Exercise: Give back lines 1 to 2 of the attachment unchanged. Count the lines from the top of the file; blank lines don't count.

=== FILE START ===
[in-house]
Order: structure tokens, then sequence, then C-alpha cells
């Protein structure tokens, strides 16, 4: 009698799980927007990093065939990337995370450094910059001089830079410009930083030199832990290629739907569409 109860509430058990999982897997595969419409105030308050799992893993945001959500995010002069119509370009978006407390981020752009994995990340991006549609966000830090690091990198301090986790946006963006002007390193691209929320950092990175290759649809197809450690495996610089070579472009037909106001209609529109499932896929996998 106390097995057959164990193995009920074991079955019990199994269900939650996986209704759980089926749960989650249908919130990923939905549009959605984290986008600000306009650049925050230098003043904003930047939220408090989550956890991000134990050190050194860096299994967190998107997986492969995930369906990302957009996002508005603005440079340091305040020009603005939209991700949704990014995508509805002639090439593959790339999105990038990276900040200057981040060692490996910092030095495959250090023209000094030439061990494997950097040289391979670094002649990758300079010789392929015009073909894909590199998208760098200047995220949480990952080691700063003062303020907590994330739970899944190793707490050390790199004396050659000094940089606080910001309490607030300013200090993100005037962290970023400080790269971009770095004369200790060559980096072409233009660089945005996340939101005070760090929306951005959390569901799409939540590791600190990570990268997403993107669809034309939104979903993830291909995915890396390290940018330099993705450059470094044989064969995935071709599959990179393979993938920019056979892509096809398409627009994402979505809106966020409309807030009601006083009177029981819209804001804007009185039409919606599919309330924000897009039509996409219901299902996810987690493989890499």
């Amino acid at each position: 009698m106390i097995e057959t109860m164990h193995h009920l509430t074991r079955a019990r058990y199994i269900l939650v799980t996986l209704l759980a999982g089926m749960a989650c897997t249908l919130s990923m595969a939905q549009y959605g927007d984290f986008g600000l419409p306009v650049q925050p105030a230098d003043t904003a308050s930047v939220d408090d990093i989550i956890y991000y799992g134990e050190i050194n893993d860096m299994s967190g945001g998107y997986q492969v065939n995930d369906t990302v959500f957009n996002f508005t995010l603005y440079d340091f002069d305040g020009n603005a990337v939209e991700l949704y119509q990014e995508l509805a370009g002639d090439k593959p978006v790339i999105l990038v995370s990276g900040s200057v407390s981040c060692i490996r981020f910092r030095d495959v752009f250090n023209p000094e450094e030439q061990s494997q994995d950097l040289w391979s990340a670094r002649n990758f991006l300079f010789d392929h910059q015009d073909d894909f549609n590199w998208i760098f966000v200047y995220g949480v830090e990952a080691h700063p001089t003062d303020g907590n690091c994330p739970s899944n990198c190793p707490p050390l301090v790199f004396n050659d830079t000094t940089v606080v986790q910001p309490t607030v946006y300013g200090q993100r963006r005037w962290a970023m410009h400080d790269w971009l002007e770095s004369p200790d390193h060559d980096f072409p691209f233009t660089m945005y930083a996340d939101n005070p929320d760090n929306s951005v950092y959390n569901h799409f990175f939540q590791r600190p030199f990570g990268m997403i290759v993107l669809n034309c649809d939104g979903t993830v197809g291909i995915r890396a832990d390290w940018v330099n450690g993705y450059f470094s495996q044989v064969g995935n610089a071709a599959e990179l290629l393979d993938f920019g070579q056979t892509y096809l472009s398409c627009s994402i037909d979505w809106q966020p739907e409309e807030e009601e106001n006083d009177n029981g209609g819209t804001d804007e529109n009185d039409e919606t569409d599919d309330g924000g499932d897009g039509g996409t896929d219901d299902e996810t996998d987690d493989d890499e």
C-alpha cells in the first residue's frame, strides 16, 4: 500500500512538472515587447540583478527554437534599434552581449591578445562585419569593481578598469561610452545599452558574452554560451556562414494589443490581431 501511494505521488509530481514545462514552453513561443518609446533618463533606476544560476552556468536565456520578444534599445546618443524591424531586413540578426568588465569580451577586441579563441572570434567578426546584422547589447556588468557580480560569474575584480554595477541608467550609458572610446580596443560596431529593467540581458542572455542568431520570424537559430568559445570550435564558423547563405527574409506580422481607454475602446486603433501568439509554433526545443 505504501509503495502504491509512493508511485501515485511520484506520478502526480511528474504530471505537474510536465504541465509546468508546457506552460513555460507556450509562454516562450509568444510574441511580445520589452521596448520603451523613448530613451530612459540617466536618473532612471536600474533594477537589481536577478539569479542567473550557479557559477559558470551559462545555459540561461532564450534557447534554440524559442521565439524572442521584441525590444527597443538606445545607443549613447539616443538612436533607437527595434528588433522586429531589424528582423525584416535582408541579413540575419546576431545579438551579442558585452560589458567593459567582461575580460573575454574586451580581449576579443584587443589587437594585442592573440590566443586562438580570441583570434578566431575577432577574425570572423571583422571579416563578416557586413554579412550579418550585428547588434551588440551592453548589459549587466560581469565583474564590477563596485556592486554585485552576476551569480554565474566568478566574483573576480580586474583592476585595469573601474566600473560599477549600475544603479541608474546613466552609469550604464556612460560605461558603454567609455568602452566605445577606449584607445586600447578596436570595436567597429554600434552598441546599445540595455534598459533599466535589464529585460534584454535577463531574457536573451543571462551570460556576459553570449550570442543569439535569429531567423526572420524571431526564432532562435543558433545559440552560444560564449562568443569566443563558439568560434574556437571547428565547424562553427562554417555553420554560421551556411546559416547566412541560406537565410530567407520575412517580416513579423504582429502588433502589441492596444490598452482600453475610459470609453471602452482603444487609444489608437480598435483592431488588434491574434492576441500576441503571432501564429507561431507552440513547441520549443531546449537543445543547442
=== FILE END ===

[in-house]
Order: structure tokens, then sequence, then C-alpha cells